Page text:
TLI and International Conflict Resolution Research

Conflict costs. Peace is a bargain.

The twenty-year-old non-profit Conflict Resolution, Research, and Resource Institute (CRI) was officially terminated on June 30, 2009 by founder and Executive Director Bill Lincoln and the Board of Directors. Its former activities and credibility have been enveloped into The Lincoln Institute.

International Peacemaking Since 1987

Since 1987, Bill Lincoln and his associates have been working to help people, organizations, and nations to resolve some of the most pressing conflicts of our time. Our primary areas of focus are international relations, human rights, and environmental/natural resource management issues.

TLI’s approach and methods have proven to be successful in teaching individuals and groups to develop durable agreements in diverse situations. Our pro-active approach helps prevent crises within and between communities, and are effective in enabling others to do the same. This is how we live our mission.
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Partners in Peace

TLI partnerships are integral to our success. Working relationships with colleagues, non-governmental organizations, and academic institutions help us make the connections which create breadth and depth in our work.

Our partners help us identify arenas that will benefit from our involvement; help us establish appropriate points of entry; help us to ensure our approach is topically applicable and culturally pertinent; and most importantly, our partners add weight and impact to our work so that we will be of even greater assistance in whatever arenas we find ourselves.
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Institutionalizing Conflictology

Conflictology is the study of conflict in various arenas including its causes, functions and dysfunctions, costs and consequences as well as the theories, processes, and skills for its prevention, management and resolution.

In addition to direct intervention and training services, TLI works to promote the field of conflictology through joint program development benefiting communities, organizations and countries in the prevention, management and resolution of conflict.


The first program was The Russian-American Program on Conflictology [R-APC] which has created community dispute resolution services and centers throughout the St. Petersburg region; developed skill building training programs for all sectors of society; and established a national standard of competency for mediators. Most recently, the Afghanistan-American Program for Peace and Progress [A-APPP] is under development in Kabul to assist Afghanistans to perform the same functions in their nation. TLI has provided similar program development services within the United States.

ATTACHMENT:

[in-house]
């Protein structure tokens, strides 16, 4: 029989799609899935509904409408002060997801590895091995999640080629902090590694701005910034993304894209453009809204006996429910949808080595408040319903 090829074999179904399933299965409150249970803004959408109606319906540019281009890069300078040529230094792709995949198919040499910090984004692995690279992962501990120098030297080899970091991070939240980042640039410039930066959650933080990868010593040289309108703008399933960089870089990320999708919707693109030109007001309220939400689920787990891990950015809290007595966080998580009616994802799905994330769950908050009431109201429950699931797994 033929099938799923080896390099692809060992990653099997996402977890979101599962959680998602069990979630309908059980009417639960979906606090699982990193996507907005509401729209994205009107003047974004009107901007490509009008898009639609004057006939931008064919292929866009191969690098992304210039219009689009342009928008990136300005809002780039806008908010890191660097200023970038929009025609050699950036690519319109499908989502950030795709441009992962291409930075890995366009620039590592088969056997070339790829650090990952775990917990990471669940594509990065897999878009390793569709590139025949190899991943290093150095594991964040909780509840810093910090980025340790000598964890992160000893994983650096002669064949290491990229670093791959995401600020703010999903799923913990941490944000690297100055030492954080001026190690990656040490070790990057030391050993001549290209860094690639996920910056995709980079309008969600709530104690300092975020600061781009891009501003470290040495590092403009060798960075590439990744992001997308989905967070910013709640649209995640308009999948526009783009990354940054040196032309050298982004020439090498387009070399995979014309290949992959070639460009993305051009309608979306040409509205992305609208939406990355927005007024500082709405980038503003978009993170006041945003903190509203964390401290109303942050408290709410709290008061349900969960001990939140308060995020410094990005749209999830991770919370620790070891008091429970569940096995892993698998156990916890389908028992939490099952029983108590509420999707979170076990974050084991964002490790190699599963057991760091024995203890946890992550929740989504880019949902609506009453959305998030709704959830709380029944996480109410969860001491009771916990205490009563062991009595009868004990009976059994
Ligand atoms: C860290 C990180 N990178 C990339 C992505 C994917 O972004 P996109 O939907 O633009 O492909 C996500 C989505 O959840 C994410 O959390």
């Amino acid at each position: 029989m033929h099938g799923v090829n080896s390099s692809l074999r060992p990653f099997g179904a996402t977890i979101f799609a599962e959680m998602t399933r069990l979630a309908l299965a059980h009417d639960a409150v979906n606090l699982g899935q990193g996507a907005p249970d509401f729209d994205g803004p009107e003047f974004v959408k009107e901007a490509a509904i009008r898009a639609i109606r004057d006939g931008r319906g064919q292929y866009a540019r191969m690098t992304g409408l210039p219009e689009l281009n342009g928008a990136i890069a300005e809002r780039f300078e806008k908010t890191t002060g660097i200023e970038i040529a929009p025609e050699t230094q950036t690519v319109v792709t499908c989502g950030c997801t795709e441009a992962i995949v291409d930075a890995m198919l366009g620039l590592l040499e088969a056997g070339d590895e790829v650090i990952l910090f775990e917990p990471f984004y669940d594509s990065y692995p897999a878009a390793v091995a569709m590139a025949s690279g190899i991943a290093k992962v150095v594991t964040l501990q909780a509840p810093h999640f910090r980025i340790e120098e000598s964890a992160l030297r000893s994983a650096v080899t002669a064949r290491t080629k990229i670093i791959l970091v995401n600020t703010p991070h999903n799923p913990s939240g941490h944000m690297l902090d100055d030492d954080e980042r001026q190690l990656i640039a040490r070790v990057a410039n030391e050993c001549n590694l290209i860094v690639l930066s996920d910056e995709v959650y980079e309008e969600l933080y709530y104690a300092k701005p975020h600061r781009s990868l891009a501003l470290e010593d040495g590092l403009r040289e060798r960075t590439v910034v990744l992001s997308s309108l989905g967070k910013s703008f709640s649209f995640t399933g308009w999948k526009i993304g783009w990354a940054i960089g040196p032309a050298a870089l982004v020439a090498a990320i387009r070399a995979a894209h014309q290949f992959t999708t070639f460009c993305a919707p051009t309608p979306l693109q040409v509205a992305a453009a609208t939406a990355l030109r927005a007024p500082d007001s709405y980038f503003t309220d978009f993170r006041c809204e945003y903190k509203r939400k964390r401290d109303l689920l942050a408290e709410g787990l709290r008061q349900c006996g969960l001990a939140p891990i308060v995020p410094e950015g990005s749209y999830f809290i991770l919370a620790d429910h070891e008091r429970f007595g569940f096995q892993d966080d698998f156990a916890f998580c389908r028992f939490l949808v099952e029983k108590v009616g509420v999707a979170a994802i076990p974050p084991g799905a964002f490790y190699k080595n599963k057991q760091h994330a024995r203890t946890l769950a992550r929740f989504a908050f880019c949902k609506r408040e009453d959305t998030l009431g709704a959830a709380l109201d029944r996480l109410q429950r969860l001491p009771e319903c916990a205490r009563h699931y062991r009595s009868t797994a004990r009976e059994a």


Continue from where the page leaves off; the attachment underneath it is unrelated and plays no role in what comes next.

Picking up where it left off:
All of these joint programs have strategic partnerships with academic institutions. St. Petersburg State University and now 22 other Russian colleges have established conflictology as an accredited social science with undergraduate and graduate degree granting programs, thus strengthening the field’s knowledge base, skills bank and applications. In February, 2011, the Department of Conflictology at St. Petersburg State University in conjunction with R-APC received the 2010 Themis Award, the highest legal prize in Russia.

Education and training in conflictology works. Once learned, the practice of conflictology is most often in the form of negotiation and/or mediation – such as the functions of the practitioners serving community based resolution centers, managers and leaders of corporations, or diplomats of Foreign Affairs. For example, in Russian dispute resolution centers over 15,000 cases have been resolved with a recorded 85% settlement rate and 91% compliance.

Foreign Ministries

TLI has also worked with organizations other than traditional academic institutions in establishing culturally and topically specific programs including the curricula, training of negotiators and mediators, and the training of future conflictology instructors. In Cuba, the Institute of International Affairs [ISRI] of the Foreign Ministry has institutionalized a course in international negotiations; TLI assisted in the development of course design and content, and provided training on how to teach (in accordance with US law, no compensation was received). The Warsaw based Helsinki Foundation for Human Rights has adopted a TLI training program for continuing education throughout Easter Europe as well as a required certification process for its human rights mediators. The National Center for Diplomatic Studies [NCDS] serves as the primary educational resource for the foreign service diplomatic corps of nine African Ministries of Foreign Affairs (Niger, Chad, Gambia, Ethiopia, Somalia, Central Africa Republic, Nigeria, and Comoros) and has requested that TLI develop customized curriculum and training program to provide the diplomats of these nations with strong and similar skills in negotiation and mediation.